Another dimensionally massive (well, even more so) new car that I’ve taken a shine to: the 2022 BMW i4 M50

I think this is also rooted in liking large German sedans more and more as I get older. I used to not be so keen on them, but after having a gas with the F90 BMW M5 Competition a little over a year ago, plus generally accepting the fact that all German sports cars are dimensionally massive, I can hang. I’d also love to pick up a German boat of yore someday as a project, like an E32 BMW 750i with the glorious, naturally aspired V12. Like I said, nothing really scares me.

Turbo V8 variants of the 970 are still quite pricy but they’re something to keep an eye out for in the future. At present, it looks like the 970 Panamera 2/S can be found for around $20,000—which is still a bit rich for my blood—but something in fixer-upper condition could probably be found on Copart or Craigslist for a bit less.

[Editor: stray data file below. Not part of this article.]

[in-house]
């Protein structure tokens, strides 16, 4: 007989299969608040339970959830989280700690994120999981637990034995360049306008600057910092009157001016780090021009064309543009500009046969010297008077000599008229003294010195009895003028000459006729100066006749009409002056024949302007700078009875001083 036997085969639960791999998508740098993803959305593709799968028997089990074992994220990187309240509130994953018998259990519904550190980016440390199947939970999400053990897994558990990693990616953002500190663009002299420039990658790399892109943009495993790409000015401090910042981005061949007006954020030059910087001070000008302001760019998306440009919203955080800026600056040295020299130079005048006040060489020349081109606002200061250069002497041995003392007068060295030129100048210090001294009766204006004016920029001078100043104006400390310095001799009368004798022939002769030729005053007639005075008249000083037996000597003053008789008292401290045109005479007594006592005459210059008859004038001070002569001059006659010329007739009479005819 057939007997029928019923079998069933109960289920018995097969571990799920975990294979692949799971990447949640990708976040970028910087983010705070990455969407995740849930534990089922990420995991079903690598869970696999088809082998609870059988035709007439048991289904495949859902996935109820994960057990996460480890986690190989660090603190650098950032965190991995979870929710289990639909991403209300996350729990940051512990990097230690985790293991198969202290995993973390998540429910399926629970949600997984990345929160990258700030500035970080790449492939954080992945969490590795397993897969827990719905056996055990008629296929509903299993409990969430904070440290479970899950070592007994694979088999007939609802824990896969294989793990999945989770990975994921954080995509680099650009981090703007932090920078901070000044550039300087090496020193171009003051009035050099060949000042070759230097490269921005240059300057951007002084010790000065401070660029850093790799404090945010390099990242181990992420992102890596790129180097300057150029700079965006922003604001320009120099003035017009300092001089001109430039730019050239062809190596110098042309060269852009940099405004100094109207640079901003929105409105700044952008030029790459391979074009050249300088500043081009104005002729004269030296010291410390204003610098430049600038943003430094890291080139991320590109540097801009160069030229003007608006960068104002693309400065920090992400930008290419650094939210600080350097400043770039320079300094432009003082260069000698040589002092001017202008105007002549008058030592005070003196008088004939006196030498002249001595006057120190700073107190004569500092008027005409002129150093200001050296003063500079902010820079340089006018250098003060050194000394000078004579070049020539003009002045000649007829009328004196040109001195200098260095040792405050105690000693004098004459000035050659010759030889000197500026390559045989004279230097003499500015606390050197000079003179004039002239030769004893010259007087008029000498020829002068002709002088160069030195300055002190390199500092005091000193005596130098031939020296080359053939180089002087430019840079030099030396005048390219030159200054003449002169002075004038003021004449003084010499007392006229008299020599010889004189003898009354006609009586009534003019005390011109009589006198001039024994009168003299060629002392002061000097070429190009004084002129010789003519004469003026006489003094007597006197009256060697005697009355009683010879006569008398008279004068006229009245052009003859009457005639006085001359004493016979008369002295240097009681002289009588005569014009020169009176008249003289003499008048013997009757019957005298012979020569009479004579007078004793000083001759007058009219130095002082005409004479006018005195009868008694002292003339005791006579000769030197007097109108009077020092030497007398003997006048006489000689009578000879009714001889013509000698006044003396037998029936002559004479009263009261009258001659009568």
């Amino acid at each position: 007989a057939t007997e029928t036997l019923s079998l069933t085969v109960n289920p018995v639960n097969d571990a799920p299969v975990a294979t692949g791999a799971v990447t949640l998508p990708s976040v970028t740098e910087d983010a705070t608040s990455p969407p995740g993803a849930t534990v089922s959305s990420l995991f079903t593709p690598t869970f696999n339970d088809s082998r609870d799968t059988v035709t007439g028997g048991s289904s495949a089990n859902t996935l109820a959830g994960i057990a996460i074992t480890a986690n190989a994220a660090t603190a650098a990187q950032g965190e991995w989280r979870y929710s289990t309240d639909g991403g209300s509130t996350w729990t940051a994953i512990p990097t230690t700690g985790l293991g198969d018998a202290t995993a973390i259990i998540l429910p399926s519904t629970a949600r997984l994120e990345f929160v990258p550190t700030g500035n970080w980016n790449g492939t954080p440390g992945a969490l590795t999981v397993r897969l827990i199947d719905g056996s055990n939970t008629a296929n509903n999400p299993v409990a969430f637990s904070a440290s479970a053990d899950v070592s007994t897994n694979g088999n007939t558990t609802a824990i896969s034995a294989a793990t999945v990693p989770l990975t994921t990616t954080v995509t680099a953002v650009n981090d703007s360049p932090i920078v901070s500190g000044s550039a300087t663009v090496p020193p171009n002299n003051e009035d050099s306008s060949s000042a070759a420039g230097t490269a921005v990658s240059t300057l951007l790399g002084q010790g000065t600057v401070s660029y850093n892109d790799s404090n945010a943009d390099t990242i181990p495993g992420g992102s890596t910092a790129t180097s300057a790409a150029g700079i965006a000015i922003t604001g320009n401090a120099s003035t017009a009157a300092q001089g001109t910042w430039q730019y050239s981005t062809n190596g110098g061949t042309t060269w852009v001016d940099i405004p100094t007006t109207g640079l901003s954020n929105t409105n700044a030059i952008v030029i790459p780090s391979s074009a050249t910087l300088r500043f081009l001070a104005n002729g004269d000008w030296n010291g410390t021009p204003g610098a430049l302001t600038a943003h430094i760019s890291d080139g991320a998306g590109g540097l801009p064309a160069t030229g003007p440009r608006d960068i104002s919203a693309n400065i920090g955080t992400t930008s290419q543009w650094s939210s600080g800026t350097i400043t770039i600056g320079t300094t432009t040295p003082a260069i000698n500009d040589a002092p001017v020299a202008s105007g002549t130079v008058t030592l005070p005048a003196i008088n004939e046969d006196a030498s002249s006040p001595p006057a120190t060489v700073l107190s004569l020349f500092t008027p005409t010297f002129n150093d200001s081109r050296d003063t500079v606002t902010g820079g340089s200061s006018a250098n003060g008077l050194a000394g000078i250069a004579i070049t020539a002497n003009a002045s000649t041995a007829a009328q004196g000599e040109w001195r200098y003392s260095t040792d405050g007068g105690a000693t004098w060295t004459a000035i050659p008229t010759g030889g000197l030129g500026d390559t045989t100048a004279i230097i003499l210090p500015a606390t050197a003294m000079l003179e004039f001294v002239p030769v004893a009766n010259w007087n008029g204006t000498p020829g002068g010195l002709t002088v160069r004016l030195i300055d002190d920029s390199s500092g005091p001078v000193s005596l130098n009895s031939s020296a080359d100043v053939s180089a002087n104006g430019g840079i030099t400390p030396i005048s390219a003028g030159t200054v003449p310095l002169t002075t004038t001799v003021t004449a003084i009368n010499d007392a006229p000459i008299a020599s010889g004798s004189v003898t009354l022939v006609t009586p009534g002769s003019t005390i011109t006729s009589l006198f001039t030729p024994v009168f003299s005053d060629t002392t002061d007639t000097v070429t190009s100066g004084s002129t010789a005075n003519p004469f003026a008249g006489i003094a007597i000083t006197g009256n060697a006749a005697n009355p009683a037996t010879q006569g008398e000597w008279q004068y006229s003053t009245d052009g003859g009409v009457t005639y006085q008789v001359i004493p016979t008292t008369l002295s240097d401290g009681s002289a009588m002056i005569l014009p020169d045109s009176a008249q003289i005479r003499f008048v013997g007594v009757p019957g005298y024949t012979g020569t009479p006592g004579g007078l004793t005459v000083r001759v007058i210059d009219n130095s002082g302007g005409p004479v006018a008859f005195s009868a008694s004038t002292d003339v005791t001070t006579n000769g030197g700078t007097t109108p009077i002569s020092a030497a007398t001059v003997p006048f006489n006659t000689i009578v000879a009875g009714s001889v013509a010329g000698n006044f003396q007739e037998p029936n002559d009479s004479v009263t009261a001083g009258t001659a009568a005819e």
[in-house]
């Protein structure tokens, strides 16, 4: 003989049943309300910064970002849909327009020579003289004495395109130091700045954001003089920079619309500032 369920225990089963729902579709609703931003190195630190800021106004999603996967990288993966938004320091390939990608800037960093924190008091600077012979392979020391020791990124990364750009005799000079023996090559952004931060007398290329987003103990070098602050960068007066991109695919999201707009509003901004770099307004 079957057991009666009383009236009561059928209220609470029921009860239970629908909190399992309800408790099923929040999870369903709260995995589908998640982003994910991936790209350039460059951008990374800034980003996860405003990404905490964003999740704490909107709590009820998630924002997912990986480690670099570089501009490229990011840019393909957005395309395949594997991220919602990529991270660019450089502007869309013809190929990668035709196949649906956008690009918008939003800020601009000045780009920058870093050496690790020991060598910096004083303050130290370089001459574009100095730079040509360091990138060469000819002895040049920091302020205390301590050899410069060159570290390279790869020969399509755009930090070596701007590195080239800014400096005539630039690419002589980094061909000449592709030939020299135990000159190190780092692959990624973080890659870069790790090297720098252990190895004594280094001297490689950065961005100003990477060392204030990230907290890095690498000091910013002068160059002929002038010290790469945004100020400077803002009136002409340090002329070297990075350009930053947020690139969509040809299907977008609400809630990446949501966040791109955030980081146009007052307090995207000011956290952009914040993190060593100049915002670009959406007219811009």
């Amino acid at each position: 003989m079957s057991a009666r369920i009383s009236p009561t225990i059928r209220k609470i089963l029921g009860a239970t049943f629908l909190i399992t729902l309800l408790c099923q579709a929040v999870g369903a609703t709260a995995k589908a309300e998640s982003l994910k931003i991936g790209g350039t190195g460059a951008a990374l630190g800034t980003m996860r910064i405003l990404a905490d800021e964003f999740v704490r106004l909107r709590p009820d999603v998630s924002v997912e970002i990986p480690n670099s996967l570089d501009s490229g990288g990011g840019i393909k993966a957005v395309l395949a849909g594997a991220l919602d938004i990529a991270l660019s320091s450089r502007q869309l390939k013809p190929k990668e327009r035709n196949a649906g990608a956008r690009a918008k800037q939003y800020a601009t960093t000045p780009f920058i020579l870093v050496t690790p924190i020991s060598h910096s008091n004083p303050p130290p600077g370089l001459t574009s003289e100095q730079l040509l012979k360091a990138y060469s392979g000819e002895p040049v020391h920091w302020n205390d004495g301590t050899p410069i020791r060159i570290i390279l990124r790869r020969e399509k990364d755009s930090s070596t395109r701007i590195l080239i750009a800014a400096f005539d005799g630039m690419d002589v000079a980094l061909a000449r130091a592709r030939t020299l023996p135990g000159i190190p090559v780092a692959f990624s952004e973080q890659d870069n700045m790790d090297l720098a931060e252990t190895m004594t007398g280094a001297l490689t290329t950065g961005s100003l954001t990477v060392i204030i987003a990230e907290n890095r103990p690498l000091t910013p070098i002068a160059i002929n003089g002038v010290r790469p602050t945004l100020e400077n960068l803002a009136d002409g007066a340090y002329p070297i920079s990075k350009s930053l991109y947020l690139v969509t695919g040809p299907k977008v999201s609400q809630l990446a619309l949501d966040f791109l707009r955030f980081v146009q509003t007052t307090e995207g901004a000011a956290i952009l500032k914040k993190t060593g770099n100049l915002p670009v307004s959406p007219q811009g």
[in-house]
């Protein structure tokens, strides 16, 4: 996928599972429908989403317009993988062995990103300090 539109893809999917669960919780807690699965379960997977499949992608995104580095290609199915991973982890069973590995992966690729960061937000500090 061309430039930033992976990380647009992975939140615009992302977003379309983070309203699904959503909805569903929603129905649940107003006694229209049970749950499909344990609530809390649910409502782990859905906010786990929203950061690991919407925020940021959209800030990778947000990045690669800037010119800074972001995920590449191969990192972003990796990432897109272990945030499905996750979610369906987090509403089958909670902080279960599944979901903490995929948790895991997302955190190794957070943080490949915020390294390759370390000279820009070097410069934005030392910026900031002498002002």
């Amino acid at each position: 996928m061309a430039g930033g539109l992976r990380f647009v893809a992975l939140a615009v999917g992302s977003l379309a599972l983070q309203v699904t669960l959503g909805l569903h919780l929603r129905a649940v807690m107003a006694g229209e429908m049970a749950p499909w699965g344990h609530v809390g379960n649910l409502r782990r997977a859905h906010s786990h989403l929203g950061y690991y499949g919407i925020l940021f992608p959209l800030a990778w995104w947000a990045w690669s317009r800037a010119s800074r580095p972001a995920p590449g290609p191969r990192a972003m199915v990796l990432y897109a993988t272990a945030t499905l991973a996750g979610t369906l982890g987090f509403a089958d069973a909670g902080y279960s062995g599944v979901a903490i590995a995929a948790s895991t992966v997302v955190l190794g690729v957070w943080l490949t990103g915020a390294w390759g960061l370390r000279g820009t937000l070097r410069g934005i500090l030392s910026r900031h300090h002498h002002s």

I wouldn’t want to go with a Panamera 4, though. Who wants two more drive wheels to steal any potential oversteery fun when the conditions allow?

The 3.6-liter V6 sounds like it’d just barely cut the mustard—I’d be wiser to hold out for a V8. I’m not sure what the rear differential situation is, either, nor am I aware of which transmissions are available with which engines. A V8 with a manual gearbox seems fantastic, but then so would the 7-speed PDK.

I’ve already had my fill of Tiptronic with my S4. I’m good with skipping that option.

Though, at the end of the day, there are a bunch of cars that sit higher on my must-own list. Perhaps sooner than later: a 987 Cayman (Base or S, I’m not picky).

But the idea of a large four-door Porsche with a revvy V8, some mild modifications, and a mildly shouty exhaust is a mighty compelling prospect. Who knows—if the right offer pops up, it’d be really cool to pull the trigger and make it into a brutish daily, roadtrip mobile, and/or occasional track day attendee.

And crack open an extra-frosty Diet Coke from behind the wheel on a hot SoCal Summer day.